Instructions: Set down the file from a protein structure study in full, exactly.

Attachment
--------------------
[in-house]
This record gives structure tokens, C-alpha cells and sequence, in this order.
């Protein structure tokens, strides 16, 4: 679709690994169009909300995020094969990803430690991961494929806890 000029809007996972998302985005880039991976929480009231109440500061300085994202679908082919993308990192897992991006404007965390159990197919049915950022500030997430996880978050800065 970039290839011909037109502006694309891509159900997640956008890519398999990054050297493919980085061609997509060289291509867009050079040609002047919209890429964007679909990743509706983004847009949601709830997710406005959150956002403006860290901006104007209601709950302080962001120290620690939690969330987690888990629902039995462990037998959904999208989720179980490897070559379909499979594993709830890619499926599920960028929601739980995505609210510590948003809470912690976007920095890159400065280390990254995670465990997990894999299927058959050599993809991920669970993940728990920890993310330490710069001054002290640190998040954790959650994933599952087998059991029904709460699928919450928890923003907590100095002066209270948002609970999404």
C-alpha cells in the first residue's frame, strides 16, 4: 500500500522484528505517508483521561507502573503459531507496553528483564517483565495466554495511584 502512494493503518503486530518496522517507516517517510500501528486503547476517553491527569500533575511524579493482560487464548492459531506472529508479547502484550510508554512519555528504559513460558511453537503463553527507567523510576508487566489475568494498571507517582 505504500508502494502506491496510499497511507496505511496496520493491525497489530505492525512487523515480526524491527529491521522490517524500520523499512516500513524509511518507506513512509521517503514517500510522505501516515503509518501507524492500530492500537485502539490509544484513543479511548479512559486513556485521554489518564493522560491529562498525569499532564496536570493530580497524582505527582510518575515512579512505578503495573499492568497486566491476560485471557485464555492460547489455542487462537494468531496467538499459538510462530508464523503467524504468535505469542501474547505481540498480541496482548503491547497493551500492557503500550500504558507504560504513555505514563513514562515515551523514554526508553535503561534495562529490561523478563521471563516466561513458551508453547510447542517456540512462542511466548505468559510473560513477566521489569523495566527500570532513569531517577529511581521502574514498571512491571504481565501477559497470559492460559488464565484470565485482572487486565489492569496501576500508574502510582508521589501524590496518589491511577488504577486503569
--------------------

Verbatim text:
[in-house]
This record gives structure tokens, C-alpha cells and sequence, in this order.
């Protein structure tokens, strides 16, 4: 679709690994169009909300995020094969990803430690991961494929806890 000029809007996972998302985005880039991976929480009231109440500061300085994202679908082919993308990192897992991006404007965390159990197919049915950022500030997430996880978050800065 970039290839011909037109502006694309891509159900997640956008890519398999990054050297493919980085061609997509060289291509867009050079040609002047919209890429964007679909990743509706983004847009949601709830997710406005959150956002403006860290901006104007209601709950302080962001120290620690939690969330987690888990629902039995462990037998959904999208989720179980490897070559379909499979594993709830890619499926599920960028929601739980995505609210510590948003809470912690976007920095890159400065280390990254995670465990997990894999299927058959050599993809991920669970993940728990920890993310330490710069001054002290640190998040954790959650994933599952087998059991029904709460699928919450928890923003907590100095002066209270948002609970999404």
C-alpha cells in the first residue's frame, strides 16, 4: 500500500522484528505517508483521561507502573503459531507496553528483564517483565495466554495511584 502512494493503518503486530518496522517507516517517510500501528486503547476517553491527569500533575511524579493482560487464548492459531506472529508479547502484550510508554512519555528504559513460558511453537503463553527507567523510576508487566489475568494498571507517582 505504500508502494502506491496510499497511507496505511496496520493491525497489530505492525512487523515480526524491527529491521522490517524500520523499512516500513524509511518507506513512509521517503514517500510522505501516515503509518501507524492500530492500537485502539490509544484513543479511548479512559486513556485521554489518564493522560491529562498525569499532564496536570493530580497524582505527582510518575515512579512505578503495573499492568497486566491476560485471557485464555492460547489455542487462537494468531496467538499459538510462530508464523503467524504468535505469542501474547505481540498480541496482548503491547497493551500492557503500550500504558507504560504513555505514563513514562515515551523514554526508553535503561534495562529490561523478563521471563516466561513458551508453547510447542517456540512462542511466548505468559510473560513477566521489569523495566527500570532513569531517577529511581521502574514498571512491571504481565501477559497470559492460559488464565484470565485482572487486565489492569496501576500508574502510582508521589501524590496518589491511577488504577486503569